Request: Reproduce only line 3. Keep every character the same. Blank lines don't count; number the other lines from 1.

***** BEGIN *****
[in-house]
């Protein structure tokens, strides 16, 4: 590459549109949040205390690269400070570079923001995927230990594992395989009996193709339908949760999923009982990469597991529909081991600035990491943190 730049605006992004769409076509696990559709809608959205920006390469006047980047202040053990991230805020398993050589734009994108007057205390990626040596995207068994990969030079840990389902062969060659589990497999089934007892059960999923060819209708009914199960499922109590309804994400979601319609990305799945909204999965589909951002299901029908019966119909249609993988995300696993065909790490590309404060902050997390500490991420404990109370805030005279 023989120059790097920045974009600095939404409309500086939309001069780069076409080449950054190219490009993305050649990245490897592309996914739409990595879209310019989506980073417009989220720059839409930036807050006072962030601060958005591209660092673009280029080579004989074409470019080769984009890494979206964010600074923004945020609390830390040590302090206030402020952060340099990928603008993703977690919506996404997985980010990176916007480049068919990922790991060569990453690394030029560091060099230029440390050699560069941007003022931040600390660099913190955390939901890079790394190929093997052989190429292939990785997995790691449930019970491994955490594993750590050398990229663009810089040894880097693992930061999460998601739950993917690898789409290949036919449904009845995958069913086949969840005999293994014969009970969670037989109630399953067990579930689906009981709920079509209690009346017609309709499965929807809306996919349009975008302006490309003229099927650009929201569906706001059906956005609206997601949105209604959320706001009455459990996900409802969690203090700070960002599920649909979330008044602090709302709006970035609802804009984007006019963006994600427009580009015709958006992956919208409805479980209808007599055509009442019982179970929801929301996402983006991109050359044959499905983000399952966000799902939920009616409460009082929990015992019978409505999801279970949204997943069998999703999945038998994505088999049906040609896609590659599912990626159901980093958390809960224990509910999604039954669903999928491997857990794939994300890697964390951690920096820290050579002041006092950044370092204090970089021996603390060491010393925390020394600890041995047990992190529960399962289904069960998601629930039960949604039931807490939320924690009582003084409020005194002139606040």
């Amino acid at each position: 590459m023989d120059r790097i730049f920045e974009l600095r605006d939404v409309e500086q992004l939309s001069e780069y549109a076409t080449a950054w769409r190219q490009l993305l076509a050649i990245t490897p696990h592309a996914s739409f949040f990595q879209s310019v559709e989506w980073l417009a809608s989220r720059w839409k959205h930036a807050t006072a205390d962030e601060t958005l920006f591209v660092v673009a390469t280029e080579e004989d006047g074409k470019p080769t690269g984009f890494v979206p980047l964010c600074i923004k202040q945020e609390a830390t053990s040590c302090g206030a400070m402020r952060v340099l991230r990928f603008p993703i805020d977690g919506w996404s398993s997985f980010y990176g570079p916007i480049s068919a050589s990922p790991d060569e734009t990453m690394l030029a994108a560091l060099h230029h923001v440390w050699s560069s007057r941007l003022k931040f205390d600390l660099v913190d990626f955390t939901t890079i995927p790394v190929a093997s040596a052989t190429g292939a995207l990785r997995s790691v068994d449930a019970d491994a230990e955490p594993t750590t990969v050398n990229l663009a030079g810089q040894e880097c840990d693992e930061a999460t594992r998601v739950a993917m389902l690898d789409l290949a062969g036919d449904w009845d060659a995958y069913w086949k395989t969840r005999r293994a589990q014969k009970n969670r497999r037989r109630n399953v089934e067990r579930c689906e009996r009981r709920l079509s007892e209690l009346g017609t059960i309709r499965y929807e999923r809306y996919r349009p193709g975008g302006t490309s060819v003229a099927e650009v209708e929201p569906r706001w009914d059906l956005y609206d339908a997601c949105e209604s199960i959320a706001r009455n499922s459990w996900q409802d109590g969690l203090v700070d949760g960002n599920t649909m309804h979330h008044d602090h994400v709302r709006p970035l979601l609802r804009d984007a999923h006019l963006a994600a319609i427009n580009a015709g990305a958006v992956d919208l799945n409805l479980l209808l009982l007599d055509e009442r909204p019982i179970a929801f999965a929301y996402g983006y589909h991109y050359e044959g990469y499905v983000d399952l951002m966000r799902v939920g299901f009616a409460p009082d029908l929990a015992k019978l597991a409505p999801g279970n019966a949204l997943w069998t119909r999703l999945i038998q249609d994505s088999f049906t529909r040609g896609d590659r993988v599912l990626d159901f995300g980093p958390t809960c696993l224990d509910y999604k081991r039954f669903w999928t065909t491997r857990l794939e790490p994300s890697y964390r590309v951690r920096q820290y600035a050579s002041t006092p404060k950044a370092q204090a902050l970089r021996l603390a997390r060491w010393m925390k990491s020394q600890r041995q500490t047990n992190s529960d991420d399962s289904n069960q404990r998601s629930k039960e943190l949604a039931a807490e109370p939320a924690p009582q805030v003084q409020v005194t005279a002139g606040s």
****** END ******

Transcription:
């Amino acid at each position: 590459m023989d120059r790097i730049f920045e974009l600095r605006d939404v409309e500086q992004l939309s001069e780069y549109a076409t080449a950054w769409r190219q490009l993305l076509a050649i990245t490897p696990h592309a996914s739409f949040f990595q879209s310019v559709e989506w980073l417009a809608s989220r720059w839409k959205h930036a807050t006072a205390d962030e601060t958005l920006f591209v660092v673009a390469t280029e080579e004989d006047g074409k470019p080769t690269g984009f890494v979206p980047l964010c600074i923004k202040q945020e609390a830390t053990s040590c302090g206030a400070m402020r952060v340099l991230r990928f603008p993703i805020d977690g919506w996404s398993s997985f980010y990176g570079p916007i480049s068919a050589s990922p790991d060569e734009t990453m690394l030029a994108a560091l060099h230029h923001v440390w050699s560069s007057r941007l003022k931040f205390d600390l660099v913190d990626f955390t939901t890079i995927p790394v190929a093997s040596a052989t190429g292939a995207l990785r997995s790691v068994d449930a019970d491994a230990e955490p594993t750590t990969v050398n990229l663009a030079g810089q040894e880097c840990d693992e930061a999460t594992r998601v739950a993917m389902l690898d789409l290949a062969g036919d449904w009845d060659a995958y069913w086949k395989t969840r005999r293994a589990q014969k009970n969670r497999r037989r109630n399953v089934e067990r579930c689906e009996r009981r709920l079509s007892e209690l009346g017609t059960i309709r499965y929807e999923r809306y996919r349009p193709g975008g302006t490309s060819v003229a099927e650009v209708e929201p569906r706001w009914d059906l956005y609206d339908a997601c949105e209604s199960i959320a706001r009455n499922s459990w996900q409802d109590g969690l203090v700070d949760g960002n599920t649909m309804h979330h008044d602090h994400v709302r709006p970035l979601l609802r804009d984007a999923h006019l963006a994600a319609i427009n580009a015709g990305a958006v992956d919208l799945n409805l479980l209808l009982l007599d055509e009442r909204p019982i179970a929801f999965a929301y996402g983006y589909h991109y050359e044959g990469y499905v983000d399952l951002m966000r799902v939920g299901f009616a409460p009082d029908l929990a015992k019978l597991a409505p999801g279970n019966a949204l997943w069998t119909r999703l999945i038998q249609d994505s088999f049906t529909r040609g896609d590659r993988v599912l990626d159901f995300g980093p958390t809960c696993l224990d509910y999604k081991r039954f669903w999928t065909t491997r857990l794939e790490p994300s890697y964390r590309v951690r920096q820290y600035a050579s002041t006092p404060k950044a370092q204090a902050l970089r021996l603390a997390r060491w010393m925390k990491s020394q600890r041995q500490t047990n992190s529960d991420d399962s289904n069960q404990r998601s629930k039960e943190l949604a039931a807490e109370p939320a924690p009582q805030v003084q409020v005194t005279a002139g606040s």